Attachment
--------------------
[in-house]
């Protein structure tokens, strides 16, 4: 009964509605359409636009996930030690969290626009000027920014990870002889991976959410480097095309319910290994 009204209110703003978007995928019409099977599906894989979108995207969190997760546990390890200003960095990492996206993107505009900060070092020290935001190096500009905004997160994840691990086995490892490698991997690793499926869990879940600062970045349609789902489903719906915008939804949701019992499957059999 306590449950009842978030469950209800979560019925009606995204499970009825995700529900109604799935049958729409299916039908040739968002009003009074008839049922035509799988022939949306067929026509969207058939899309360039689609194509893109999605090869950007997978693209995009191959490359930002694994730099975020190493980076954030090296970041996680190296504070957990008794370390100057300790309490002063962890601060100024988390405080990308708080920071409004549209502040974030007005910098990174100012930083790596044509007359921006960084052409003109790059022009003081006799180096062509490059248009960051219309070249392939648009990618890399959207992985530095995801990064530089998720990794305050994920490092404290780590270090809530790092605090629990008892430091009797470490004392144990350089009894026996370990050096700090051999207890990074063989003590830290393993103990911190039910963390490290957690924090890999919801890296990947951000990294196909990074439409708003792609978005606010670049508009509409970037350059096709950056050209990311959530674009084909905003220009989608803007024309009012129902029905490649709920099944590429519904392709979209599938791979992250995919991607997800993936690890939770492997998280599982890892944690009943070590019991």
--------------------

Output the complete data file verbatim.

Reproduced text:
[in-house]
């Protein structure tokens, strides 16, 4: 009964509605359409636009996930030690969290626009000027920014990870002889991976959410480097095309319910290994 009204209110703003978007995928019409099977599906894989979108995207969190997760546990390890200003960095990492996206993107505009900060070092020290935001190096500009905004997160994840691990086995490892490698991997690793499926869990879940600062970045349609789902489903719906915008939804949701019992499957059999 306590449950009842978030469950209800979560019925009606995204499970009825995700529900109604799935049958729409299916039908040739968002009003009074008839049922035509799988022939949306067929026509969207058939899309360039689609194509893109999605090869950007997978693209995009191959490359930002694994730099975020190493980076954030090296970041996680190296504070957990008794370390100057300790309490002063962890601060100024988390405080990308708080920071409004549209502040974030007005910098990174100012930083790596044509007359921006960084052409003109790059022009003081006799180096062509490059248009960051219309070249392939648009990618890399959207992985530095995801990064530089998720990794305050994920490092404290780590270090809530790092605090629990008892430091009797470490004392144990350089009894026996370990050096700090051999207890990074063989003590830290393993103990911190039910963390490290957690924090890999919801890296990947951000990294196909990074439409708003792609978005606010670049508009509409970037350059096709950056050209990311959530674009084909905003220009989608803007024309009012129902029905490649709920099944590429519904392709979209599938791979992250995919991607997800993936690890939770492997998280599982890892944690009943070590019991």